No sooner did I begin to worry if all of these housekeeping chores were going to dominate my days, preventing me from actually getting anything done, than the game provided a way to automate a number of things, allowing me to spend less time managing my Oasis and more time fighting monsters, clearing quests, and advancing the story. Time and time again, I started to feel the temporal demands of managing daily life within the Oasis, only to have the game provide better time management tools just as they became needed. I was really impressed by the timing and the rollout of these mechanics, and how effective they were in keeping my people happy and my Oasis productive, while allowing me a certain amount of oversight but still freeing me up to enjoy the game’s more exciting elements.
These player-friendly elements carried through into its puzzle-filled dungeons, with features which made exploring, returning to previously completed areas, and treasure hunting very accessible and fun. Dungeons often require a particular skillset in order to access a new area, and with such a wide range of skills spread across so many individual characters, the chances that you’ll have someone in your party with the exact skill required to move forward is pretty unlikely. Enter the Aqua Gate, a magical connection to your Oasis which allows you to instantly warp to the Oasis and/or back to the place you most recently visited with a tap of the touch screen. Need a spear to open that door? Back to town, pull a Drauk into your party, then warp right back to the exact spot you were standing, minimal time lost.
The game also enables several warp points throughout dungeons, settlements, and eventually your own Oasis, allowing you quickly and easily jump to whatever town, area, or map is most convenient to help you advance your story, collect needed materials, or complete a quest. It’s a simple mechanic, but it goes a long way towards making the game a treat to play, rather than a constant slog across maps.
The battle system itself is fun without being overly challenging. You control one character at a time, the other two being directed by the game’s AI systems. Pressing the left trigger will lock onto the nearest enemy, keeping the camera aimed at them and directing all your attacks at the targeted baddie. The AI is pretty good about following your lead and focusing the attacks of your teammates on the targeted monster, though it can frustrating how AI controlled characters don’t seem to pay attention to, much less even try to avoid some of the most highly telegraphed attacks. Pressing the up or down button allows you switch control to other members of your party, pretty useful as certain characters are able to inflict more damage against different kinds of monsters.
Your game will continue until all three characters have been knocked out, though the combat is kind enough that I only experienced this a handful of times times during my playthrough. So long as at least one character is still alive and kicking, you can help resuscitate fallen teammates by performing something akin to CPR, standing over them and pressing the A button again and again (and again, and again…) until your buddy wakes up from their nap. While enemies do become progressively more difficult throughout the game, the mechanics also become more forgiving in that, as the Oasis becomes more powerful, it can revive you a certain number of times, based upon its level and status, saving you from a game over and allowing you to pop back up and jump right back into the fray.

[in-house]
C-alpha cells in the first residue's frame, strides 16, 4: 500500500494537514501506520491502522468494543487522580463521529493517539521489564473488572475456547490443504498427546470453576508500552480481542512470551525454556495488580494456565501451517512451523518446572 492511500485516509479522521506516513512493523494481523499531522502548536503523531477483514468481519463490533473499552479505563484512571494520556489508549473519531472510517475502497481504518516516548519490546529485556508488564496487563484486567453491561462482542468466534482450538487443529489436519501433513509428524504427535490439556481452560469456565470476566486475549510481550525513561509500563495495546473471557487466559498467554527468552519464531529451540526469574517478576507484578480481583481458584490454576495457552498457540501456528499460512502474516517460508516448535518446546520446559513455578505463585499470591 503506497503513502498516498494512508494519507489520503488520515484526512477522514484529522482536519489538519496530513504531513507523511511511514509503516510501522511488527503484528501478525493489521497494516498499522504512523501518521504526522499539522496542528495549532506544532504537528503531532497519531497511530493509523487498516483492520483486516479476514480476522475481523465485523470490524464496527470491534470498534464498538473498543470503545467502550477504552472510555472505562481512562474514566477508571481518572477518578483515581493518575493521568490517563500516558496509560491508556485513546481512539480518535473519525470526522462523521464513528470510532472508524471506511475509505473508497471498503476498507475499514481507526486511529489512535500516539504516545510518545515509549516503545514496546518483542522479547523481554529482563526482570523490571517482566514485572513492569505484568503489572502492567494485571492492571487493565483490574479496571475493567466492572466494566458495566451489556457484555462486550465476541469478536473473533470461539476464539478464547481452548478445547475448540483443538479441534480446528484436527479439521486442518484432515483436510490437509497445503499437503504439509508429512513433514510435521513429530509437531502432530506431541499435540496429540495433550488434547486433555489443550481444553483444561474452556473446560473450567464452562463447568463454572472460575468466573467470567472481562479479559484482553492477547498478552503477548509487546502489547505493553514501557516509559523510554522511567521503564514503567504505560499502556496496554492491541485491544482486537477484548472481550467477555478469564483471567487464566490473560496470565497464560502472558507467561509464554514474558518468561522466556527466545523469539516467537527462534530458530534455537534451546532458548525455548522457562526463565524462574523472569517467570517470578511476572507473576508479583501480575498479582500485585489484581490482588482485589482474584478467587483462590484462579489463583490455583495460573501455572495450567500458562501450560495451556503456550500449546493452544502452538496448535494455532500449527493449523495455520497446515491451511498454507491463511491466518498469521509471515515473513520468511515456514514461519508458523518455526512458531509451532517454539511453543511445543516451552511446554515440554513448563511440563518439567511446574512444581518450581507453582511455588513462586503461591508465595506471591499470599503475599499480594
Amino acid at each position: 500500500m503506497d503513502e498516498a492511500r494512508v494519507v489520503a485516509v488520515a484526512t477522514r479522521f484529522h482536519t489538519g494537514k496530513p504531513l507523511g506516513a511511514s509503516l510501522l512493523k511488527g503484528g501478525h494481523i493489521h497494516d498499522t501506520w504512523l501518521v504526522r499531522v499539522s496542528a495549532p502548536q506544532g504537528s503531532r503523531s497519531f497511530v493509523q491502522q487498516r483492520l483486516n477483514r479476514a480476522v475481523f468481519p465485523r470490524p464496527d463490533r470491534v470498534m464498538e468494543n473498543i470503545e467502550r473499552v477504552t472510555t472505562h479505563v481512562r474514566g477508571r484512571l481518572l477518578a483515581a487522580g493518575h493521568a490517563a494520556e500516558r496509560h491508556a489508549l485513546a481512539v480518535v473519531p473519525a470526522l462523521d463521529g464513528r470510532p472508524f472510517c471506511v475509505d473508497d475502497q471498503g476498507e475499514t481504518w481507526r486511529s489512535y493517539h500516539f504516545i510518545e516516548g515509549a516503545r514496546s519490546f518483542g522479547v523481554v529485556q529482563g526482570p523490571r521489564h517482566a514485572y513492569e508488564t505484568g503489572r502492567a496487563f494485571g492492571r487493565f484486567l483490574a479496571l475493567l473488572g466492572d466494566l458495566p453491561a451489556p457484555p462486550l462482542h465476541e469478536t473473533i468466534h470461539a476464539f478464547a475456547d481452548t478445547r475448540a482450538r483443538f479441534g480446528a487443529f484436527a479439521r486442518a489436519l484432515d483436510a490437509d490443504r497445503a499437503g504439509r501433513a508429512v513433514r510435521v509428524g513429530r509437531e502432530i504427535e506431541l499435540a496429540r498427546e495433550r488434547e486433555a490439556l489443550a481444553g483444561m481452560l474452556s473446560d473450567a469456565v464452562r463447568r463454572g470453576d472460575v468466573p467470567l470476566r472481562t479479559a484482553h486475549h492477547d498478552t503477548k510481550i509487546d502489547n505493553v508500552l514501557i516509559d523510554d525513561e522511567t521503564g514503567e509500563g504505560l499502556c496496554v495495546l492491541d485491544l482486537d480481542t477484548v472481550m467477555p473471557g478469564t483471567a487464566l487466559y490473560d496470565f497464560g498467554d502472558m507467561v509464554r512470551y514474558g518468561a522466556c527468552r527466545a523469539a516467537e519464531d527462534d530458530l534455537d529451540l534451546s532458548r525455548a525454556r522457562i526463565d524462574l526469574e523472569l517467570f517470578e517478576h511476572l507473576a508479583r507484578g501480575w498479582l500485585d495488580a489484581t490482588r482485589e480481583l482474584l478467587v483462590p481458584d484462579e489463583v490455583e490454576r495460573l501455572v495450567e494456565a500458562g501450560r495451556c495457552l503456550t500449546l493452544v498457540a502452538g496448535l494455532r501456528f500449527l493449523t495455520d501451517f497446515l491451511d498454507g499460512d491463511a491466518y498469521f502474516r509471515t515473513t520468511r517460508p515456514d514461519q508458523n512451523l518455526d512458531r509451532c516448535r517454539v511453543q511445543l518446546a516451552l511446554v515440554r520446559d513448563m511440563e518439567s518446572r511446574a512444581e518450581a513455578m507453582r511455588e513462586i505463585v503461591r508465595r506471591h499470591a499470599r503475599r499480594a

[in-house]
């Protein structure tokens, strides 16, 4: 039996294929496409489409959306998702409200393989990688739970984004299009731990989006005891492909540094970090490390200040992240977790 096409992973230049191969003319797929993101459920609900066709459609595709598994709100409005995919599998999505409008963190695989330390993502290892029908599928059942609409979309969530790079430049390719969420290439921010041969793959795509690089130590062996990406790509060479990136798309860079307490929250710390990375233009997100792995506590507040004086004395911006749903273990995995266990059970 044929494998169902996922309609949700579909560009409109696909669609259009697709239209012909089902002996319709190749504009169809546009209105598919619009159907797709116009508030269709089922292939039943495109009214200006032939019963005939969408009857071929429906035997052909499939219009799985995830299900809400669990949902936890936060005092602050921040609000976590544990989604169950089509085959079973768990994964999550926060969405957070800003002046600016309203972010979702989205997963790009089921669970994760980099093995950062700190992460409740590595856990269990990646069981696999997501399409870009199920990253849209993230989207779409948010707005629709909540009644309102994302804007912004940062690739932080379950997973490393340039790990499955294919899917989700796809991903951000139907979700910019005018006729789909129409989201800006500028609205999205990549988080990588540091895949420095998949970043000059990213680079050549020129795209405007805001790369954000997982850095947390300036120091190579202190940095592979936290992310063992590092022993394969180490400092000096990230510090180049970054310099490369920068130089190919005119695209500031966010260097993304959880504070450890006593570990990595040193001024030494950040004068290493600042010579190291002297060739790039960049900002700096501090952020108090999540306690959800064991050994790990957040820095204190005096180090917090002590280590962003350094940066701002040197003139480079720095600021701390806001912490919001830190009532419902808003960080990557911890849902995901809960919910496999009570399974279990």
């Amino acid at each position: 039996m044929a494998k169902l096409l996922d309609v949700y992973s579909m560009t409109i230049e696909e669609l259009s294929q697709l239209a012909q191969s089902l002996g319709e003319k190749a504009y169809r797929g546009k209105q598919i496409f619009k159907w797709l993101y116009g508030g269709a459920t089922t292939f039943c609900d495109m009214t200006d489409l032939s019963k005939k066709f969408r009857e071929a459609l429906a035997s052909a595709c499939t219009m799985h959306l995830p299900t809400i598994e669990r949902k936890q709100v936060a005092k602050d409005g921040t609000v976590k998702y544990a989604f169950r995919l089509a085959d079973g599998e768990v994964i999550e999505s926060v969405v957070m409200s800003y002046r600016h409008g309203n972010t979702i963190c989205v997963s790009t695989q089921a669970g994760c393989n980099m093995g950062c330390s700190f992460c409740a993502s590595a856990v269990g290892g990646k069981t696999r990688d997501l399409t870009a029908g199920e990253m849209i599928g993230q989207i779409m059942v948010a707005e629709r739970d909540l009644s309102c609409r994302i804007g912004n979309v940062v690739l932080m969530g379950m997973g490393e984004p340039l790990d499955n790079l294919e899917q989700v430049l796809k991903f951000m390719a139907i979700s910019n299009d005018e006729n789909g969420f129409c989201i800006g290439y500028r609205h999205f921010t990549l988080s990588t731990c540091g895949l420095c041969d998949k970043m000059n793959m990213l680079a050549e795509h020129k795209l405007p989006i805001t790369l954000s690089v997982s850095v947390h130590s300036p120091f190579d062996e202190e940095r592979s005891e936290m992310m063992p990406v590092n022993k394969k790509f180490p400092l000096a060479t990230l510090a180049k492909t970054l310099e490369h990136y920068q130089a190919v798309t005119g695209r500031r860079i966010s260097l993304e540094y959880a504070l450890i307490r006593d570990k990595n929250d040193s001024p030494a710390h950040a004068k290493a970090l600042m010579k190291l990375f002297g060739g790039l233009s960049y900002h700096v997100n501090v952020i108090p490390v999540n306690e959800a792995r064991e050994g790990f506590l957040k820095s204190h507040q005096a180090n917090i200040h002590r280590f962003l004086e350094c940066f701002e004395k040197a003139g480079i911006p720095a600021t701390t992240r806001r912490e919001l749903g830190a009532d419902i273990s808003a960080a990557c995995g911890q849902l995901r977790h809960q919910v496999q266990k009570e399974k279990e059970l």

Ever Oasis lacks both online play and StreetPass. Being able to take on a boss with two real people at my side would have greatly reduced my frustration with the AI, but there is no way to team up with other Oasis chiefs, either online or locally. While not a necessity for the game, some kind of StreetPass feature which would allow you to show off your character, the size of your Oasis, or even swap items would be a very welcome addition, but perhaps this was left out for good reason: the narrative asserts several times that yours is the last Oasis in the desert.
The story has a strong message of community, helping one and other, and embracing diversity and multiculturalism. It’s not entirely free of stereotypes, but the message is clear without being heavy handed. At one point, a Seedling who could not grow a Bloom Booth arrived at my Oasis, and I fully expected to undergo a quest to help ‘fix’ him. Much to my surprise and delight, this little Seedling was happy just the way he was, and found another, incredibly vital role to fill within our community. The same priority is given to befriending strangers and helping others as to exploring and fighting, and this creates a great sense of community; at the risk of sounding cheesy, it really did feel like my character was going home each time I returned to the Oasis.
What I expected to be a silly little sim game, best played in short bursts while killing time, turned out to be a delightfully involved and feature-rich casual action RPG with a surprising amount of substance. I’ve found myself returning to my Oasis time and time again, eager to help my Seedling residents grow their Bloom Booths, coax new desert-dwellers into my little town, and to protect my corner of the desert from the devastating effects of Chaos. If you’re curious about life in the Oasis, check out the Nintendo eShop, where you can download a free playable demo and start exploring the desert yourself.